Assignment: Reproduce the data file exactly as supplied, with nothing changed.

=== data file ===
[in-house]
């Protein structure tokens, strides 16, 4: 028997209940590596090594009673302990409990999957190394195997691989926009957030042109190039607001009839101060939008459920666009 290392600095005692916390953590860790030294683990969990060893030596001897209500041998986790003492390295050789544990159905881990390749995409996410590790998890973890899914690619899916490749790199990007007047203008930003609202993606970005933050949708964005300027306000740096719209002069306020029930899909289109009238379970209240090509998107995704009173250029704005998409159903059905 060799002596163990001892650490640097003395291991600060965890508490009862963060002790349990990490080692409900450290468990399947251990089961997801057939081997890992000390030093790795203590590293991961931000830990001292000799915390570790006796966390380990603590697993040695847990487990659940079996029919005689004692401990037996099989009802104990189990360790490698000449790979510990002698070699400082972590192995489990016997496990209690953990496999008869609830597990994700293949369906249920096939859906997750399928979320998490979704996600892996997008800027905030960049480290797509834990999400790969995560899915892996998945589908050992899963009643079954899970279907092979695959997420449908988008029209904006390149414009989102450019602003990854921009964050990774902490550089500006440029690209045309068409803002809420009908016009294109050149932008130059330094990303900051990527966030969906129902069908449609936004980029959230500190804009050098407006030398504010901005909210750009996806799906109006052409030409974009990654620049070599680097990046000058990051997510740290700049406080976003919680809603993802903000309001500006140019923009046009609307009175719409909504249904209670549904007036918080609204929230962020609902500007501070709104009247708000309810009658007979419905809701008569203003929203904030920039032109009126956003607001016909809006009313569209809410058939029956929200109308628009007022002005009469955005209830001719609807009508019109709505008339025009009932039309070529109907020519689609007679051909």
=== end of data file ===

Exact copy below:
[in-house]
């Protein structure tokens, strides 16, 4: 028997209940590596090594009673302990409990999957190394195997691989926009957030042109190039607001009839101060939008459920666009 290392600095005692916390953590860790030294683990969990060893030596001897209500041998986790003492390295050789544990159905881990390749995409996410590790998890973890899914690619899916490749790199990007007047203008930003609202993606970005933050949708964005300027306000740096719209002069306020029930899909289109009238379970209240090509998107995704009173250029704005998409159903059905 060799002596163990001892650490640097003395291991600060965890508490009862963060002790349990990490080692409900450290468990399947251990089961997801057939081997890992000390030093790795203590590293991961931000830990001292000799915390570790006796966390380990603590697993040695847990487990659940079996029919005689004692401990037996099989009802104990189990360790490698000449790979510990002698070699400082972590192995489990016997496990209690953990496999008869609830597990994700293949369906249920096939859906997750399928979320998490979704996600892996997008800027905030960049480290797509834990999400790969995560899915892996998945589908050992899963009643079954899970279907092979695959997420449908988008029209904006390149414009989102450019602003990854921009964050990774902490550089500006440029690209045309068409803002809420009908016009294109050149932008130059330094990303900051990527966030969906129902069908449609936004980029959230500190804009050098407006030398504010901005909210750009996806799906109006052409030409974009990654620049070599680097990046000058990051997510740290700049406080976003919680809603993802903000309001500006140019923009046009609307009175719409909504249904209670549904007036918080609204929230962020609902500007501070709104009247708000309810009658007979419905809701008569203003929203904030920039032109009126956003607001016909809006009313569209809410058939029956929200109308628009007022002005009469955005209830001719609807009508019109709505008339025009009932039309070529109907020519689609007679051909």